KEEPING WARM
Danxia Tianran (739-824), a famous disciple of 8th-century Chan masters Mazu and Shitou, was spending a night at a ruined temple with a few traveling companions. It was fiercely cold and no firewood was to be found. Danxia went to the Buddha-shrine hall, took down the sacred wooden image of the Buddha, and set it ablaze to warm himself. Reproached by his friends for this act of sacrilege, he said: “I was only looking for the sharira (sacred relic) of the Buddha.” “How can you expect to find sharira in a piece of wood?” asked his fellow travelers. Replied Danxia, “Ah, well then, I am only burning a piece of wood after all. Shall we burn a few more?”

How many Christians would burn a wooden cross to keep warm?
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Most have no images at all.
The problem is the word "Christian," really. Not everybody agrees about what a real one is. Is it enough to say the words, "I am a Christian," or to be born in what others call "A Christian country"? What about having been sprinkled as an infant or having been married or buried in something called a "church"? How about going to a religious service on Easter and Christmas? Does one have to have read one's Bible, or to have given to charity, or...

What does one have to know, believe or do in order to authentically be a Christian? A definition too broad catches too many people -- maybe every person born in the modern West, as in "a Christian country." That seems unfair to the many Atheists, Agnostics and other religionists in these countries. Yet narrowing the definition too much would perhaps unfairly exclude those whose agreements are large, and whose disagreements are essentially superficial, like saying Southern Baptists are, but Northern Methodists are not...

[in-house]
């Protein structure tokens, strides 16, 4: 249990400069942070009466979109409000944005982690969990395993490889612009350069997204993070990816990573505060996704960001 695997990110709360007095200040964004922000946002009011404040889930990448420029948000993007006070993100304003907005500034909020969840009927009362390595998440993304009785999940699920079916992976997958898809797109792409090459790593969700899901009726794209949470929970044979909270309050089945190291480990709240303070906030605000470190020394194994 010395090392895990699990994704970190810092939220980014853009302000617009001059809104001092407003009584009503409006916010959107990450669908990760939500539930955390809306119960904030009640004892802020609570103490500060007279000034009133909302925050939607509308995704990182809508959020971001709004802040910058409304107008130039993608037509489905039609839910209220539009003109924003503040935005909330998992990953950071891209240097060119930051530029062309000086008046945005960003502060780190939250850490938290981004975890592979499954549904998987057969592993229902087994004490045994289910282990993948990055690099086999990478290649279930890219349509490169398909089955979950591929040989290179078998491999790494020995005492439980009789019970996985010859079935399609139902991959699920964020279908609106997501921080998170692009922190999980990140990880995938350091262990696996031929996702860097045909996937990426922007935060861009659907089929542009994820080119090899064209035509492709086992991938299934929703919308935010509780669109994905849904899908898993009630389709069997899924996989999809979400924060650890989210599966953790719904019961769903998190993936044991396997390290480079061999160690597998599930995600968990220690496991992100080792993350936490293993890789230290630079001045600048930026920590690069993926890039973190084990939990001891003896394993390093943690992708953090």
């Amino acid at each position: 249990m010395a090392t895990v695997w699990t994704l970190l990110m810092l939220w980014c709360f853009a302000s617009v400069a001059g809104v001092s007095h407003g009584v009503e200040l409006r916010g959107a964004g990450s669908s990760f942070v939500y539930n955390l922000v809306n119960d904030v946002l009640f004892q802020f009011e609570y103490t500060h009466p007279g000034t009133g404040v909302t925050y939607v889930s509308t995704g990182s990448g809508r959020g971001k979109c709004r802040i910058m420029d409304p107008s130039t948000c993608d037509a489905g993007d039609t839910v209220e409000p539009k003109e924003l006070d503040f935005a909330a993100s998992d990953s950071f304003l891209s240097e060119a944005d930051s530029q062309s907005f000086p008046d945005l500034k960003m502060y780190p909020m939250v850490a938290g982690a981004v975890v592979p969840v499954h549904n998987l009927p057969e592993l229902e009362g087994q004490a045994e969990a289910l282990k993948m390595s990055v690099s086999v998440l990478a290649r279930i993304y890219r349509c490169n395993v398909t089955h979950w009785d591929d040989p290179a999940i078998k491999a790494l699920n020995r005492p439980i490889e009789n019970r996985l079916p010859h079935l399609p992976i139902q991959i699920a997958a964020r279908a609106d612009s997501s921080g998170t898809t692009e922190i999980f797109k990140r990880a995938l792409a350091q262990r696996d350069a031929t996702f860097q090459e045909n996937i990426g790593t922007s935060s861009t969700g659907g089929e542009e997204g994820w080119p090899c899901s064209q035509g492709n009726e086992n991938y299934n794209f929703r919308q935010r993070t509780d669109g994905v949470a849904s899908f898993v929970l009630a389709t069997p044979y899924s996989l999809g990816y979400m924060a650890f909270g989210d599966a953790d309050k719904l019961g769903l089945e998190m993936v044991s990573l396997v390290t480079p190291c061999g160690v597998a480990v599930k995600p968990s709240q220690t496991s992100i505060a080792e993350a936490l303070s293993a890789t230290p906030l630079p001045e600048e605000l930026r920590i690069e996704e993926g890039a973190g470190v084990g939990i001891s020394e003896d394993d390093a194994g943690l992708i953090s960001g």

Either way, though, the word we're debating, "most" will only be interpretable in light of some particular definition of what is means to be authentically Christian.

As an aside, the problem's hardly unique to the word "Christian." Much debate exists today over what it means to be authentically Buddhist, authentically Islamic or authentically an Atheist. Can a person strap a bomb to himself and be an authentic Muslim? Can a wiccan also be Jewish? Does a Buddhist have to worship ancestors, or is it really more of a general philosophy? No one agrees about these things, and yet the answers are quite important in deciding what generalities we can justify about those religions, right?

This will be controversial, I know: but I'm not much worried about that. On the basis of both Torah and the Second Testament, I would maintain that actual worship of icons and idols is hallmark of "not-Christian," as it is by definition a rejection of both the explicit commandments of God in the Ten Commandments of the First Testament and a rejection of the Christian gospel as specified in the New Testament. Thus I would say anything claiming to be "Christian" under those conditions would not be authentically entitled to that name, and should not be included in any counting of the expression "most Christians do X or Y."

Thus, "most Christians do not have images" would be a correct statement.
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Re: Is the Pope slamming Islam for what the Vatican and Chri

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Immanuel Can wrote:
Most have no images at all.